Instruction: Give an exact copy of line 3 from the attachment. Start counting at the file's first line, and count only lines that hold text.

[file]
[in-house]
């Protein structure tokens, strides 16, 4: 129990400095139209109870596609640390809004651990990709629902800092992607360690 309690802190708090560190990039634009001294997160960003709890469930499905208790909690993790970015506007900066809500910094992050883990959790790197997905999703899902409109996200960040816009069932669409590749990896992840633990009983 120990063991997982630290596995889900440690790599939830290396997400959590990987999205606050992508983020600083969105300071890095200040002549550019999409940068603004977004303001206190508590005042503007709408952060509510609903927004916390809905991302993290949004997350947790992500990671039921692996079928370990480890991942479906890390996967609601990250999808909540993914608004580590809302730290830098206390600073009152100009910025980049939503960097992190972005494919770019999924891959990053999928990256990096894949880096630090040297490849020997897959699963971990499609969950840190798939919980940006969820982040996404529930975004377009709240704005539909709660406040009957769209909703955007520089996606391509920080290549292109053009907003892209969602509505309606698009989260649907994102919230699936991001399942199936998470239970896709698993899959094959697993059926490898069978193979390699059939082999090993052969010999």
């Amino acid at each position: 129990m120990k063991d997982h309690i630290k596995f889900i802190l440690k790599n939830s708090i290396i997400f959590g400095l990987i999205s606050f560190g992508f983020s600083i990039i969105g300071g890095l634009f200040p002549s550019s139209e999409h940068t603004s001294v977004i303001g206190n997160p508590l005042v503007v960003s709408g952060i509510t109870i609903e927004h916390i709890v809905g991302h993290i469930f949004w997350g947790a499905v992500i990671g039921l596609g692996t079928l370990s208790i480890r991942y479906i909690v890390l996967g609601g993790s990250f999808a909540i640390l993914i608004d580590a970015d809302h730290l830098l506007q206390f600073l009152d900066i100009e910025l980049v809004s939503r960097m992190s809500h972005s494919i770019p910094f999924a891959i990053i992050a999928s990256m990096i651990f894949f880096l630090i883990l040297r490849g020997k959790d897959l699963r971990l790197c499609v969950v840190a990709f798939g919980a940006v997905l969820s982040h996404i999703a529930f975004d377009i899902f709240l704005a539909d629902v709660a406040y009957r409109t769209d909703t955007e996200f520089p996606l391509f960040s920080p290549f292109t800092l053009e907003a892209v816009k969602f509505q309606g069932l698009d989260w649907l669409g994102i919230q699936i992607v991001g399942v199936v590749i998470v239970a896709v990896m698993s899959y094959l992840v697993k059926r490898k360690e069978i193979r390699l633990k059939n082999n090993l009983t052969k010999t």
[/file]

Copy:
């Amino acid at each position: 129990m120990k063991d997982h309690i630290k596995f889900i802190l440690k790599n939830s708090i290396i997400f959590g400095l990987i999205s606050f560190g992508f983020s600083i990039i969105g300071g890095l634009f200040p002549s550019s139209e999409h940068t603004s001294v977004i303001g206190n997160p508590l005042v503007v960003s709408g952060i509510t109870i609903e927004h916390i709890v809905g991302h993290i469930f949004w997350g947790a499905v992500i990671g039921l596609g692996t079928l370990s208790i480890r991942y479906i909690v890390l996967g609601g993790s990250f999808a909540i640390l993914i608004d580590a970015d809302h730290l830098l506007q206390f600073l009152d900066i100009e910025l980049v809004s939503r960097m992190s809500h972005s494919i770019p910094f999924a891959i990053i992050a999928s990256m990096i651990f894949f880096l630090i883990l040297r490849g020997k959790d897959l699963r971990l790197c499609v969950v840190a990709f798939g919980a940006v997905l969820s982040h996404i999703a529930f975004d377009i899902f709240l704005a539909d629902v709660a406040y009957r409109t769209d909703t955007e996200f520089p996606l391509f960040s920080p290549f292109t800092l053009e907003a892209v816009k969602f509505q309606g069932l698009d989260w649907l669409g994102i919230q699936i992607v991001g399942v199936v590749i998470v239970a896709v990896m698993s899959y094959l992840v697993k059926r490898k360690e069978i193979r390699l633990k059939n082999n090993l009983t052969k010999t």